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Tips for Introducing the GingerLead to your Dog
Some dogs take right to the GingerLead, and some require practice. A dog may initially appear confused, and
even resist walking. So let's try to make it easy for them.
Note: These are just suggestions. Any instructions from your veterinarian for your dog's specific condition should
always take precedence.
Let your dog smell the GingerLead and let them know this new contraption is here to help. You want to
encourage a positive experience.
Start on a flat surface where your dog is most comfortable. Achieve success on easier terrain before
trying to tackle stairs.
Your dog will be looking to YOU for direction. Be patient, but show confidence. Use the commands you
typically use during walks to have them heel.
Use treats and/or another person to help coax your dog.
Your first couple of tries, do not lift too much on the sling. Let your dog get a feel for walking just
knowing the GingerLead is there. Give your dog positive reinforcement when walking with the
GingerLead. Once your dog begins to feel comfortable with the GingerLead, then lift a little more until
you find what's most comfortable for your dog and appropriate for their condition per your
NEVER lift a dog entirely off the ground when the leash of the GingerLead is attached to a dog's collar.
If your dog has some hind end mobility, allow them to try use their legs. Do not let their legs dangle.
You can attach the leash from the GingerLead to a standard chest harness instead of a collar, to add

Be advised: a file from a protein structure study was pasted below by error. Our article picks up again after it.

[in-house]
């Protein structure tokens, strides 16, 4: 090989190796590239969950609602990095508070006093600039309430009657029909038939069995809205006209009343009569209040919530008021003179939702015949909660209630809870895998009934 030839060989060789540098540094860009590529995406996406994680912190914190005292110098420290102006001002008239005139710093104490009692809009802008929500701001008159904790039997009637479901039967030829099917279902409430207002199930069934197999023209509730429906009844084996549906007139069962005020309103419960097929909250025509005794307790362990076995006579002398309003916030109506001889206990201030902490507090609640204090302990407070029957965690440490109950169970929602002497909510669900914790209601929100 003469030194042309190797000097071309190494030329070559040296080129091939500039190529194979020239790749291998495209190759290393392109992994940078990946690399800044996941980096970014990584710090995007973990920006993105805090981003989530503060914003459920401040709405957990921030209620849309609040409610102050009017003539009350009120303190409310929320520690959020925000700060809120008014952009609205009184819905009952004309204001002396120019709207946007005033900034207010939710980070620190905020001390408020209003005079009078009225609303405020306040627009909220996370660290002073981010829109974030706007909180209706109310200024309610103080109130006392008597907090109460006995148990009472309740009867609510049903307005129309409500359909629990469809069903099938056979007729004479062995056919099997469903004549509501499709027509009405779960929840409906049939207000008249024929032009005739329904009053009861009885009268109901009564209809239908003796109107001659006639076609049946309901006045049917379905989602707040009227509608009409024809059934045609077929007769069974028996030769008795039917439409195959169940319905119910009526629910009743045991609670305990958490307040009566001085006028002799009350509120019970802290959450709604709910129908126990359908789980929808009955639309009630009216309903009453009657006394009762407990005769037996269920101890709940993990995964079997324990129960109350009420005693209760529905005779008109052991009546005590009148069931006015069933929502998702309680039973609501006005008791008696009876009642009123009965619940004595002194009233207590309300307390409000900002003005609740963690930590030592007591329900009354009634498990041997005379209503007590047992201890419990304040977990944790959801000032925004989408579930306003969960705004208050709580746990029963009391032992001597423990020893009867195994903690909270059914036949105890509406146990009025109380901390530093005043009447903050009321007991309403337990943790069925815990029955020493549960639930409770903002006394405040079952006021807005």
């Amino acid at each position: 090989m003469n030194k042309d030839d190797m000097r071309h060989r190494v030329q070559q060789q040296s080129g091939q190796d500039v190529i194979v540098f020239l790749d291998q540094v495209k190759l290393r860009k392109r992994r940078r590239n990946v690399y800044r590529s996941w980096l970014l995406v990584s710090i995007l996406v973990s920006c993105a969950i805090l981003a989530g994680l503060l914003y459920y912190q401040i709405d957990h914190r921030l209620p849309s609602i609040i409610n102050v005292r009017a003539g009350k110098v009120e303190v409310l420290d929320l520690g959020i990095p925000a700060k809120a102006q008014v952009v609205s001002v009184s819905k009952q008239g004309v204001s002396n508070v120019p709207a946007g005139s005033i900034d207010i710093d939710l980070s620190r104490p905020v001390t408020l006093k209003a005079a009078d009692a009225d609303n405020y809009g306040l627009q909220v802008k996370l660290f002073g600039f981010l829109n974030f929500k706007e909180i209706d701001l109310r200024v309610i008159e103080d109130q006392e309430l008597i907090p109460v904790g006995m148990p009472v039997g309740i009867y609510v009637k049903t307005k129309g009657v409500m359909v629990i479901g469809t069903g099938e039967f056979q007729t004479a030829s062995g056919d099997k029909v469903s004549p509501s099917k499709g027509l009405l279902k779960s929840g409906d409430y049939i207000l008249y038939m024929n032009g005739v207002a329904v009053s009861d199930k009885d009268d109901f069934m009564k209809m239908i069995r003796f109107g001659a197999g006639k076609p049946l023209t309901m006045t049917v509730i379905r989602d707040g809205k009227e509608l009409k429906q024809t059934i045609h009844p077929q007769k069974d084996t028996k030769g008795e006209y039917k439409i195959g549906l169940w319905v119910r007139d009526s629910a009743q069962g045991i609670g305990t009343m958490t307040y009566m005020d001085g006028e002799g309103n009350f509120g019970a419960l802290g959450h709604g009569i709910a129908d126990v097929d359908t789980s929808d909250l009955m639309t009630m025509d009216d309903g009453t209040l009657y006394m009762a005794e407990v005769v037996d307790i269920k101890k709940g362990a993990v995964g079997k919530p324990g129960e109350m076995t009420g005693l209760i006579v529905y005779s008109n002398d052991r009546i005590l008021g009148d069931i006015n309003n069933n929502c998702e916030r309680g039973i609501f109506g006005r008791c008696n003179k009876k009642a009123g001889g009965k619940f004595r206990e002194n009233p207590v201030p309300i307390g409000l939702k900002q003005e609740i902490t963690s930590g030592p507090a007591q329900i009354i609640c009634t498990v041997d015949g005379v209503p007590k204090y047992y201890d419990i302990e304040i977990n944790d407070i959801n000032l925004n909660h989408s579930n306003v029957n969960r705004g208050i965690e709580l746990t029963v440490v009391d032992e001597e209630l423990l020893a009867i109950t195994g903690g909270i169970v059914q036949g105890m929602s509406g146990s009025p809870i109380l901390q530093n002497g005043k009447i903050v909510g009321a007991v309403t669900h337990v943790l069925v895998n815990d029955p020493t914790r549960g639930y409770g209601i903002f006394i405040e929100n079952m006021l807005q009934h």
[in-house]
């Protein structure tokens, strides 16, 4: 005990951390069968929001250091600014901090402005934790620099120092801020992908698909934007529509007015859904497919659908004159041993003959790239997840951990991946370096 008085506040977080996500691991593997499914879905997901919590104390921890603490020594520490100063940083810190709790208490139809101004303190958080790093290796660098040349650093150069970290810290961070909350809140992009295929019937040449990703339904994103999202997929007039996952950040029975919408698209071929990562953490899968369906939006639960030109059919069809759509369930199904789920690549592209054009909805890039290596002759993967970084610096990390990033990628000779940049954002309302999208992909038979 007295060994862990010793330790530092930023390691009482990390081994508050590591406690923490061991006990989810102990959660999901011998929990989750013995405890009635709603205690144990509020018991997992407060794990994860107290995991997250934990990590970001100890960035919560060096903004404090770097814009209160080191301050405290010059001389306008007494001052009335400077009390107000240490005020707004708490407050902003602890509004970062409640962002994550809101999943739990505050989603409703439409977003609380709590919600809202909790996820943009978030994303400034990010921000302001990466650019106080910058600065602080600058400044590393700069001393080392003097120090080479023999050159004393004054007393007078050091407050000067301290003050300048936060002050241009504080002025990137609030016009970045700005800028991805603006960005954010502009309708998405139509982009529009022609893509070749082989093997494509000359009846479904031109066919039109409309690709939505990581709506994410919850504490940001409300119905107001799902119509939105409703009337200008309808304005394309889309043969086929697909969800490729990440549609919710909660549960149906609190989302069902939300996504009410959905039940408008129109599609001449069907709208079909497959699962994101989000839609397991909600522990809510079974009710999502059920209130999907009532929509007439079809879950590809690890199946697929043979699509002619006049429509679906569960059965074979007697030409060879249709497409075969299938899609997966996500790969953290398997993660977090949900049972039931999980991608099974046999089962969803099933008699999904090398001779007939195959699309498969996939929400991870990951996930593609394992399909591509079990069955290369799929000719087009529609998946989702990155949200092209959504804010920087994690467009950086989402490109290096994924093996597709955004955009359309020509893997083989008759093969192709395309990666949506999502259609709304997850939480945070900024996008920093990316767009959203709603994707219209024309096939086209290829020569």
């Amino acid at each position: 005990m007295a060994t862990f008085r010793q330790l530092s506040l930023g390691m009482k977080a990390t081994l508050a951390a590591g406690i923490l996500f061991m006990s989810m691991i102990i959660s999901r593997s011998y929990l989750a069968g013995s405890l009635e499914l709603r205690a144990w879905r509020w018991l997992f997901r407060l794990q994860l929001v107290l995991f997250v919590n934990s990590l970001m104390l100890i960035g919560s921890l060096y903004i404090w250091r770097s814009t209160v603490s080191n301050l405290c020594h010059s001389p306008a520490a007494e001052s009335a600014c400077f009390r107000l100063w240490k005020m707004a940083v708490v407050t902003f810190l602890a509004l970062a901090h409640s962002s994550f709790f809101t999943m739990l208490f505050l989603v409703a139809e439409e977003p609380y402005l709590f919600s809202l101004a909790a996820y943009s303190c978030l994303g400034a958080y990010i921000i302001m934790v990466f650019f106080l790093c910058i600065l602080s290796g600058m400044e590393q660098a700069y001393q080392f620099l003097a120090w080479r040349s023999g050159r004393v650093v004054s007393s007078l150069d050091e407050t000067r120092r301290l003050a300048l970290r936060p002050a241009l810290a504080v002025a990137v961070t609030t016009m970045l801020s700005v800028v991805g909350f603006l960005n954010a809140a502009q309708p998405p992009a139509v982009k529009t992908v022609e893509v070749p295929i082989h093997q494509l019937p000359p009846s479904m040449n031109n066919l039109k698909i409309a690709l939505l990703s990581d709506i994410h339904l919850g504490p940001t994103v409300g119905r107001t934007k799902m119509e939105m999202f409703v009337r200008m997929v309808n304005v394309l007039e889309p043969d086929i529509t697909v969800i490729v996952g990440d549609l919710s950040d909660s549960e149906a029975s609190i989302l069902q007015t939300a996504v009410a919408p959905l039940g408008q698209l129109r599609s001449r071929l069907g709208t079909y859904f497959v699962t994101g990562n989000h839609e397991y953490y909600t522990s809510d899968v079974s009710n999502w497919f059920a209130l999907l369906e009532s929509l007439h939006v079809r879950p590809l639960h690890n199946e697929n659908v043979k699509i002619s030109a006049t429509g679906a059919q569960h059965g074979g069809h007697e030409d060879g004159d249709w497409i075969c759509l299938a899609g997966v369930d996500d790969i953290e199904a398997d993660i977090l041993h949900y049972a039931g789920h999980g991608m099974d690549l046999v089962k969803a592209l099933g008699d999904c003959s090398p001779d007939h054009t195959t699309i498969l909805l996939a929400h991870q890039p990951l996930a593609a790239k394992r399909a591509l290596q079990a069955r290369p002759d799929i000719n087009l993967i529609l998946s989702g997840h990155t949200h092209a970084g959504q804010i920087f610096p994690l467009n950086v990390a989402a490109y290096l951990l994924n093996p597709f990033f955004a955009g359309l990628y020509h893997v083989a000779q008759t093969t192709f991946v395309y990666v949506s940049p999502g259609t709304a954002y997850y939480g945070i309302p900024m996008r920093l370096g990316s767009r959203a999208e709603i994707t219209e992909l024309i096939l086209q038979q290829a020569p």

some front end support. Chest harness is not included.
Tips for your Dog’s Knee or Hip Surgery Recovery*
Schedule the surgery for a Thursday or Friday, so you'll have a weekend to adjust to the recovery process.
Two people should pick up a dog from the hospital. One to drive, and one to sit with the dog to keep
them quiet and prevent them from standing during the ride home.
A support device. We obviously recommend our GingerLead Dog Support & Rehabilitation Harness, but
there are other products available. A towel is just too difficult to support and control a dog after surgery.
Comfy Cone or E-Collar so your dog cannot lick the incision (if one is not provided by your veterinarian).
A pen or crate to restrict a dog's activity.
Runners with rubber backing for any hardwood, tile or non-carpeted floors that a dog walks on during
the recovery period.
Dog booties or children socks with rubber traction can be used instead of runners if you can get
your dog to keep them on.
A Kong (or a similar toy) filled with fat free yogurt and then frozen. Since a dog's activity will be restricted,
they will build up energy. A dog may spend 30-60 minutes working the frozen yogurt from the Kong,
which provides good mental stimulation. Fat free yogurt will prevent an inactive dog from gaining too
much weight. An old blanket or towel should help prevent the yogurt from getting on your floor.
Glucosamine/Chondroitin or other joint supplements.
Disable doorbell and/or put a sign up with your phone number asking people to call you instead of
ringing the doorbell. This will help prevent your dog from getting excited when someone is at the door.
Cover windows if your dog gets excited by things seen through the window.
If you have multiple dogs, a baby gate will help keep them apart so they do not play.
Calming music to drown out any noise that may excite your dog.
Professional Rehabilitation/Physical Therapy
Underwater Treadmill or Hydrotherapy
* These are just suggestions. Any instructions from your veterinarian for your dog's specific condition should always take precedence.
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